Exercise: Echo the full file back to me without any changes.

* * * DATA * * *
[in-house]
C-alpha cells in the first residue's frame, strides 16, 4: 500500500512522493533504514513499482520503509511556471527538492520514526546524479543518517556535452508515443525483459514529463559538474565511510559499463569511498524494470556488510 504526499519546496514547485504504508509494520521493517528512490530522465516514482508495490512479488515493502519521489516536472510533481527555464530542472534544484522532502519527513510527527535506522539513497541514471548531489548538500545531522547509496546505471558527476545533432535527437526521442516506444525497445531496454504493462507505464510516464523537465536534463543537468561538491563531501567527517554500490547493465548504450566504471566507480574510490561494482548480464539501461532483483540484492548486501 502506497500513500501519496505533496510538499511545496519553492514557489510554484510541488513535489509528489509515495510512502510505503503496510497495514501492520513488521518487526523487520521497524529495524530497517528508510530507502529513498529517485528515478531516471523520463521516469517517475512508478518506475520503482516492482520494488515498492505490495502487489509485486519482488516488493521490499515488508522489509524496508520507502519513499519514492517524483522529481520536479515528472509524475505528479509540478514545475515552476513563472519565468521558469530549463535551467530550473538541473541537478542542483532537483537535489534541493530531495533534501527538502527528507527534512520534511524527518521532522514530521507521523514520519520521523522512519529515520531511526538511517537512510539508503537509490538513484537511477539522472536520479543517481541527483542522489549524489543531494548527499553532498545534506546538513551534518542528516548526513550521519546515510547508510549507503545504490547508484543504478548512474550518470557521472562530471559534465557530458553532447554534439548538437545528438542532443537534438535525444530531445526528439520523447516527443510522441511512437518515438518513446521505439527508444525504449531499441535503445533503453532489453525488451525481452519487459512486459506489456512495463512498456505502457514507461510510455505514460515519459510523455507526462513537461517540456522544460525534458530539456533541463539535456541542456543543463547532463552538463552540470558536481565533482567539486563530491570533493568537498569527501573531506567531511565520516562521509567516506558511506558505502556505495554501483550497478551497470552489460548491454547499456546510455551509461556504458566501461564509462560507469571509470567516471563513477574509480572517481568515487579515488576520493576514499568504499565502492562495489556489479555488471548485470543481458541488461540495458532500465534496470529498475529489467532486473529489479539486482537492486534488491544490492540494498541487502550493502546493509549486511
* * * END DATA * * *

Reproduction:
[in-house]
C-alpha cells in the first residue's frame, strides 16, 4: 500500500512522493533504514513499482520503509511556471527538492520514526546524479543518517556535452508515443525483459514529463559538474565511510559499463569511498524494470556488510 504526499519546496514547485504504508509494520521493517528512490530522465516514482508495490512479488515493502519521489516536472510533481527555464530542472534544484522532502519527513510527527535506522539513497541514471548531489548538500545531522547509496546505471558527476545533432535527437526521442516506444525497445531496454504493462507505464510516464523537465536534463543537468561538491563531501567527517554500490547493465548504450566504471566507480574510490561494482548480464539501461532483483540484492548486501 502506497500513500501519496505533496510538499511545496519553492514557489510554484510541488513535489509528489509515495510512502510505503503496510497495514501492520513488521518487526523487520521497524529495524530497517528508510530507502529513498529517485528515478531516471523520463521516469517517475512508478518506475520503482516492482520494488515498492505490495502487489509485486519482488516488493521490499515488508522489509524496508520507502519513499519514492517524483522529481520536479515528472509524475505528479509540478514545475515552476513563472519565468521558469530549463535551467530550473538541473541537478542542483532537483537535489534541493530531495533534501527538502527528507527534512520534511524527518521532522514530521507521523514520519520521523522512519529515520531511526538511517537512510539508503537509490538513484537511477539522472536520479543517481541527483542522489549524489543531494548527499553532498545534506546538513551534518542528516548526513550521519546515510547508510549507503545504490547508484543504478548512474550518470557521472562530471559534465557530458553532447554534439548538437545528438542532443537534438535525444530531445526528439520523447516527443510522441511512437518515438518513446521505439527508444525504449531499441535503445533503453532489453525488451525481452519487459512486459506489456512495463512498456505502457514507461510510455505514460515519459510523455507526462513537461517540456522544460525534458530539456533541463539535456541542456543543463547532463552538463552540470558536481565533482567539486563530491570533493568537498569527501573531506567531511565520516562521509567516506558511506558505502556505495554501483550497478551497470552489460548491454547499456546510455551509461556504458566501461564509462560507469571509470567516471563513477574509480572517481568515487579515488576520493576514499568504499565502492562495489556489479555488471548485470543481458541488461540495458532500465534496470529498475529489467532486473529489479539486482537492486534488491544490492540494498541487502550493502546493509549486511